[8] However, he had both the Sikh guru Arjan and the Shi'i Qadi Nurullah Shushtari executed, which demonstrates how different he was from Akbar. ...

Qazi Nurullah Shustari was flogged to death by Jahangir's order because of his writings and he was seventy years old at this time.[9][10]
Qazi Nurullah is known since that time as Shaheed-e-Salis (also Shahid al-Thalis) or the Third Martyr.

His tomb, which is at Agra, has been the centre of pilgrimage since the day of his martyrdom. It is also a venue where every year people gather from all over the Indian sub-continent to commemorate the anniversary of his martyrdom.

Shahid al Rabi'

Mir zah (Means- Mir) Muhammad Kamil Dehlavi was the Fourth Martyr and the author of Nuzhat-e-Isna Ashariya (نزھۃ اثنا عشريۃ). This book was a complete response to Shah Abdul Aziz Dehlavi's Tauhfa Ithna Ashari. It was due to this book that he was poisoned by the Ruler of Indian state of Jhajhar.[11]

Shahid al Khamis

Grand Ayatollah Sayyid Muḥammad Bāqir al-Ṣadr (March 1, 1935 – April 9, 1980) was an Iraqi Twelver Shi'a cleric, a philosopher, and ideological founder of Islamic Dawa Party born in al-Kazimiya, Iraq. He is the father-in-law of Muqtada al-Sadr and cousin of both Mohammad Sadeq al-Sadr and Imam Musa as-Sadr. His father Haydar al-Sadr was a well-respected high-ranking Shi'a cleric. His lineage goes back to Muhammad, through the seventh Shia Imam, Musa al-Kazim. (See Sadr family for more details.)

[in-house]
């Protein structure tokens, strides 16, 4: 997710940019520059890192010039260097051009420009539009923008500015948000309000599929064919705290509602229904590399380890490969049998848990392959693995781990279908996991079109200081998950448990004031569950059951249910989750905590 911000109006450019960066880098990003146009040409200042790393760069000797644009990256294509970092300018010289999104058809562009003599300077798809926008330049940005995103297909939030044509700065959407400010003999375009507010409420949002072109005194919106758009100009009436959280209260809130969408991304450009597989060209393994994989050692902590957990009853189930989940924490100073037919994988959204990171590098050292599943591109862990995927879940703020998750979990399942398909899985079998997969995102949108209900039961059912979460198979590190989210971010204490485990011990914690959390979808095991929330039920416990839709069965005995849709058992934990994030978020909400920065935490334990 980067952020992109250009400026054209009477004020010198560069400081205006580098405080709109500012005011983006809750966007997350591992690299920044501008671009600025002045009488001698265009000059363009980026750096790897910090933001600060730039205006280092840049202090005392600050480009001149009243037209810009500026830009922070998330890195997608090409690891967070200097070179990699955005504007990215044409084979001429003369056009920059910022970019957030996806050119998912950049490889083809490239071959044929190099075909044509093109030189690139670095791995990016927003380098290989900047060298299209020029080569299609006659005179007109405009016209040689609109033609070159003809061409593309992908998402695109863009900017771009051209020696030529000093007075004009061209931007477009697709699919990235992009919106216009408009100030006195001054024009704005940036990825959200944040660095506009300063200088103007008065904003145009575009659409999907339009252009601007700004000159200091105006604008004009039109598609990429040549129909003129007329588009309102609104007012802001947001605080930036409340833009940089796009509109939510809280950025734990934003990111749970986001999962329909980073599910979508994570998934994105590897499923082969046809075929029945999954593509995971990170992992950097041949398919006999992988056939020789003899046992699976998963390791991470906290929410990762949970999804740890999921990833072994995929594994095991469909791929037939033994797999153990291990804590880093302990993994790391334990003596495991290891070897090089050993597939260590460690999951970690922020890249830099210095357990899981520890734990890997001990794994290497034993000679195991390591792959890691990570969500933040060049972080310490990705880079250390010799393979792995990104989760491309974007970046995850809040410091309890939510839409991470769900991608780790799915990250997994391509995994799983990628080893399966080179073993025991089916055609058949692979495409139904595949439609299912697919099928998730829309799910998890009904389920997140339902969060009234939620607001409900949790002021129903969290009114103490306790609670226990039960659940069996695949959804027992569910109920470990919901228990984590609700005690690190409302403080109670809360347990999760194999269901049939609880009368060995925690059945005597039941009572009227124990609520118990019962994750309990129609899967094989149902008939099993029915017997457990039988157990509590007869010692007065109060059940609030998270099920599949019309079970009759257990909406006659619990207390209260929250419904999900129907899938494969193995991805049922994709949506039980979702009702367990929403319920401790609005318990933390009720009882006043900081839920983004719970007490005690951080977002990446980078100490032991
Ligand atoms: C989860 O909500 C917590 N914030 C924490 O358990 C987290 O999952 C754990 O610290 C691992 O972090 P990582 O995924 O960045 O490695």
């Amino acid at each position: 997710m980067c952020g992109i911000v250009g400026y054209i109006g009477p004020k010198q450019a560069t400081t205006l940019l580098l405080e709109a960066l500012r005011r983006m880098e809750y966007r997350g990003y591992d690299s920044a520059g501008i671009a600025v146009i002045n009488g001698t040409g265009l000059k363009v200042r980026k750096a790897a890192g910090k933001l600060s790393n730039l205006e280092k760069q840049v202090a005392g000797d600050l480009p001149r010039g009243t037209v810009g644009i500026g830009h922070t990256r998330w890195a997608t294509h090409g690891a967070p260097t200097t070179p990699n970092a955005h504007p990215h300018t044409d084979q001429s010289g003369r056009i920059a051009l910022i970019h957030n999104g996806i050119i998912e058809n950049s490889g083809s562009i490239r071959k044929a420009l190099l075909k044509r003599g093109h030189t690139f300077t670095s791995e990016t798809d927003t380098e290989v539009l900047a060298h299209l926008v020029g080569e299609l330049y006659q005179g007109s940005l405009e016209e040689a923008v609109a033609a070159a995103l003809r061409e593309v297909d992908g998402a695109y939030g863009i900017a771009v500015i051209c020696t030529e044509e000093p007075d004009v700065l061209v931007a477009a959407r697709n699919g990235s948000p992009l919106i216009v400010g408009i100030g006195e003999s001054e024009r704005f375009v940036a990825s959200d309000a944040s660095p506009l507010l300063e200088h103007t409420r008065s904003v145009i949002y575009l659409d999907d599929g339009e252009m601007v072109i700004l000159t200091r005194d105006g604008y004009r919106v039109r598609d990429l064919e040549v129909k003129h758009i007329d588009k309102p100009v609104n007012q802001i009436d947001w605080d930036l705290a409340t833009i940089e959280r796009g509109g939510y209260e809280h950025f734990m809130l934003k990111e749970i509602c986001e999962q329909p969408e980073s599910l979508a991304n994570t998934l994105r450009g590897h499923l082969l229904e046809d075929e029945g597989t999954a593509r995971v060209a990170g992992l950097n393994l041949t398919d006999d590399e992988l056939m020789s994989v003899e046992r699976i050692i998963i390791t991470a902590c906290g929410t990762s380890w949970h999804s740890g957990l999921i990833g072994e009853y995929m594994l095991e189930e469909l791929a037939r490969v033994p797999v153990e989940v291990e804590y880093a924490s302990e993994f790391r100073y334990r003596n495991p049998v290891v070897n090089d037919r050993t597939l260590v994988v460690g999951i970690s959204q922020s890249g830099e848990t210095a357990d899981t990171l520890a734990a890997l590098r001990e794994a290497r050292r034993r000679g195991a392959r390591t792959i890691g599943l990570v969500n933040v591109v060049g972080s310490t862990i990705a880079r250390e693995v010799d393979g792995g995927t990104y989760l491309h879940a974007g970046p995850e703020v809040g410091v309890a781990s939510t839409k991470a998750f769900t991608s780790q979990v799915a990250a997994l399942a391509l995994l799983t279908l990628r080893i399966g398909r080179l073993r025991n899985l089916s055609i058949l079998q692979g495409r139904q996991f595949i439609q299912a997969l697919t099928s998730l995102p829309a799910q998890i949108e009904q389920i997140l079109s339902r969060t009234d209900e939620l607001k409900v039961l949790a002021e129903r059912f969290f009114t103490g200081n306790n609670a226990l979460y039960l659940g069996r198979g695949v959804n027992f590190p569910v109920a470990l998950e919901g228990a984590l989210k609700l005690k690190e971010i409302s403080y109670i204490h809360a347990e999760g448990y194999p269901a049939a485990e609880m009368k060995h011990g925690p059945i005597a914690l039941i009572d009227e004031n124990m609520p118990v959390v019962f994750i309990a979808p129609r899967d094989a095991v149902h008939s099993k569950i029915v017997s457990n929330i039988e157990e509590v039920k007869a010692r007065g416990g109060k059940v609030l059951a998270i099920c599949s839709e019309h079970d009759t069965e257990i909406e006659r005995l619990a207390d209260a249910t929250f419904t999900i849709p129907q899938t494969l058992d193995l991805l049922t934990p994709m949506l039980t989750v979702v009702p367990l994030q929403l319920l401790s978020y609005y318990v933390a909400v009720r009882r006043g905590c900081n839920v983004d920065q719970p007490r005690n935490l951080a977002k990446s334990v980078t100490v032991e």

His father died in 1937, leaving the family penniless. In 1945 the family moved to the holy city of Najaf, where al-Sadr would spend the rest of his life. Muhammad Baqir al-Sadr completed his religious teachings at religious seminaries under al-Khoei and Muhsin al-Hakim at the age of 25 and began teaching.
While teaching he became a prominent member of the Iraqi Shia community, and was noted for his many writings. His first works were detailed critiques of Marxism that presented early ideas of an alternative Islamic form of government. Perhaps his most important work was Iqtisaduna, one of the most important works on Islamic economics. This work was a critique of both socialism and capitalism. He was subsequently commissioned by the government of Kuwait to assess how that country's oil wealth could be managed in keeping with Islamic principles. This led to a major work on Islamic banking that still forms the basis for modern Islamic banks.
He also worked with Sayyid Mohammed Baqir al-Hakim in forming an Islamist movement in Iraq. This attracted the attention of the Baath Party, which resulted in numerous imprisonments for the Ayatollah. He was often subjugated to torture during his imprisonments, but continued his work after being released.